Admit that the generality of our hearers have already a fpeculative conviction of these truths; yet when we confider that mankind are almost as generally agreed in acting repugnantly to fuch principles, it can never be improper, or unfeafonable, to remind thofe, who need not be informed, to remind them that religion is a practical science, and that knowledge in the head, without grace in the heart, and obedience in the life, will but encrease their condemnation. But should there be men hardy enough to be immoral upon principle;

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ciple; to make a practice of blafpheming the tremendous God of heaven and earth, and to fet at nought his holy word; fhould there arife wretches, fo daringly impious, as to erect a ftandard of defiance against omnipotence; to make a mock at fin, and laugh at religion; should there be others, who, notwithstanding they profess themselves difciples of the bleffed Jefus, yet practife the duties of Christianity,. if they practise them at all, with the utmoft coldness and indifference; while there are fuch,-such as thefe, amongst us, can the. philanthropist be filent?-Will he not find himself constrained to exert every power and faculty of his foul,- to be instant, in season. and out of seafon, to represent the deplorable folly, the extreme. danger of their proceedings.

Would to God! your knowledge of the world would permit you to indulge-your hope that this age does not abound with many under this predicament! You cannot but know, that not only the abandoned and licentious, who, by their writings and converfation endeavour to undermine the motives of morality, and. openly practice all manner of vice and wickedness; but even fome fober perfons are weak enough to fubfcribe to those pernicious: tenets of theirs, which introduced and cherished it-that: there are men with one foot in the grave, who are foolish and daring enough to maintain with zeal and warmth fo deftructive a cause ; that too many frequent our churches, not to grow better by. what they shall hear but to mifreprefent religion,-ridicule the preacher, and criticise his arguments.-If this be fact,-and that it really is,. we are perfuaded every man of understanding in this affembly will acknowledge and lament,-fhall we be intimidated to defert the banner of the great captain of falvation ?--No ;-it is but a fresh call for proportionable zeal and courage on our parts to defeat their malevolent defigns, and to vindicate the glory of truth, in order to confirm the weak, and recal such sheep as are either thus loft, or run aftray. A word in feafon, how good is it! How. forcible are right words!It argues no over-weening opinion of our own abi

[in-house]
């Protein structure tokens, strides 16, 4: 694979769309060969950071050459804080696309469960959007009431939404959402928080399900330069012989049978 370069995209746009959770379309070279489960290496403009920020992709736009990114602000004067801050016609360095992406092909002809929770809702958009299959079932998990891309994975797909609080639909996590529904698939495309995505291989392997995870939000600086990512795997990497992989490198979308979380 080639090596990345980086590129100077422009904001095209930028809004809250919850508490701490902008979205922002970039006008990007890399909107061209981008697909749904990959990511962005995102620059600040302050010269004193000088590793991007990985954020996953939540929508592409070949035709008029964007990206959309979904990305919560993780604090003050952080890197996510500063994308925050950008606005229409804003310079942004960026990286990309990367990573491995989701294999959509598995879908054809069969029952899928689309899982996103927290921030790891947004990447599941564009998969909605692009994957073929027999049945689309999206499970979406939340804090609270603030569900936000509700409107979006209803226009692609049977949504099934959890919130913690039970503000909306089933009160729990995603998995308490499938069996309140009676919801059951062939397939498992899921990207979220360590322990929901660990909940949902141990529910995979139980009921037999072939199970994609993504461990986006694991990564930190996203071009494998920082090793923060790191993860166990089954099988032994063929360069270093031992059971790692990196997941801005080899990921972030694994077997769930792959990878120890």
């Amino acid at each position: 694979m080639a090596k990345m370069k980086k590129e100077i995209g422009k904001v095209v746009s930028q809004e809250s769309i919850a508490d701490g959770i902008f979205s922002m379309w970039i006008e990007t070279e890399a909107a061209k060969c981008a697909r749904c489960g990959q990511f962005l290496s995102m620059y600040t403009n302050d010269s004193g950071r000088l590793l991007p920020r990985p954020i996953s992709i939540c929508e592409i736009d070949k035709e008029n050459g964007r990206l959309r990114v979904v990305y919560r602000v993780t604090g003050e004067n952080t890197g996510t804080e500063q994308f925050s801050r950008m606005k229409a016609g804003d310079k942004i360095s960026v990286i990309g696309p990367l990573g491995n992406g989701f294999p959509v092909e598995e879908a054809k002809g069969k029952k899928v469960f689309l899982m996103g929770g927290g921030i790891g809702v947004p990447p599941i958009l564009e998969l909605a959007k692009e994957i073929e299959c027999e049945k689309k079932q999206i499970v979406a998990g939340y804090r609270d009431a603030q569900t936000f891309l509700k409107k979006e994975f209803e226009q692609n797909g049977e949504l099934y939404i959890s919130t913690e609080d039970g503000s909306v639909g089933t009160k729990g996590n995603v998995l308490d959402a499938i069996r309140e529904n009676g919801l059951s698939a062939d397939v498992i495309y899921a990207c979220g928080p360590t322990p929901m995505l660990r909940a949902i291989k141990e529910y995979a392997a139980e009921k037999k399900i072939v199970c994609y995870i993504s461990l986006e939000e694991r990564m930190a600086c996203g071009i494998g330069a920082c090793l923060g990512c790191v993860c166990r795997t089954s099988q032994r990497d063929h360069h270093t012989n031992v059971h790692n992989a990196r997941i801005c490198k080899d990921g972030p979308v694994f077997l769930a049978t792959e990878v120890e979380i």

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lities, to fuppofe, that by God's bleffing on them, they may be effectual to the breaking down the strong holds of infidelity, and bringing into fubjection every thought to the obedience of Jefus Christ and who knows but conviction, like lightening, may flash upon the dark bofom of ignorance and unbelief?-Who knows, but that fome who come here, according to custom, with no expectation of profit or improvement; not dreaming that they shall add to their knowledge virtue, or correct one vice they have indulged themselves in ;-Who fhall fay, but they may be induced to enquire into the state of their fouls? That they may meet with fomething, which may give them a new turn; and while they feek only an amusement may find that which may prove of infinite advantage to them?

It is a truth as notorious as it is melancholy, that there are men fo entirely attached to their pleasures, that they will not allow themselves the least time for reflection on any other objects ;-never admit a thought of, or pay the leaft regard to, the God who made them, and are utter ftrangers to the excellency of their own natures, and the ineftimable value of their fouls, the welfare of which ought to be almoft their only concern ;-a concern, in comparison of which all that now engages their attention is vain, empty, infignificant as the play of children,-lighter than vanity itself:

It is in a great measure owing to this infatuating attachment, that our focial converfations are fo frequently difturbed by the fuggeftions even of Atheism itself.—ATHEISTS!-You may well be alarmed at the expreffion; but thofe who live without God in the world are too numerous a tribe, and too widely difperfed to have escaped the observation of any among us. - The only explanation that can be offered, in a cafe fo incredible in fpeculation, feems to be, that they attain to that daring height of foolishness and impiety, not by the ufe of reafon, but by the filence and fuppreffion of it; not by exerting, but by stifling the free exercise of their rational faculties,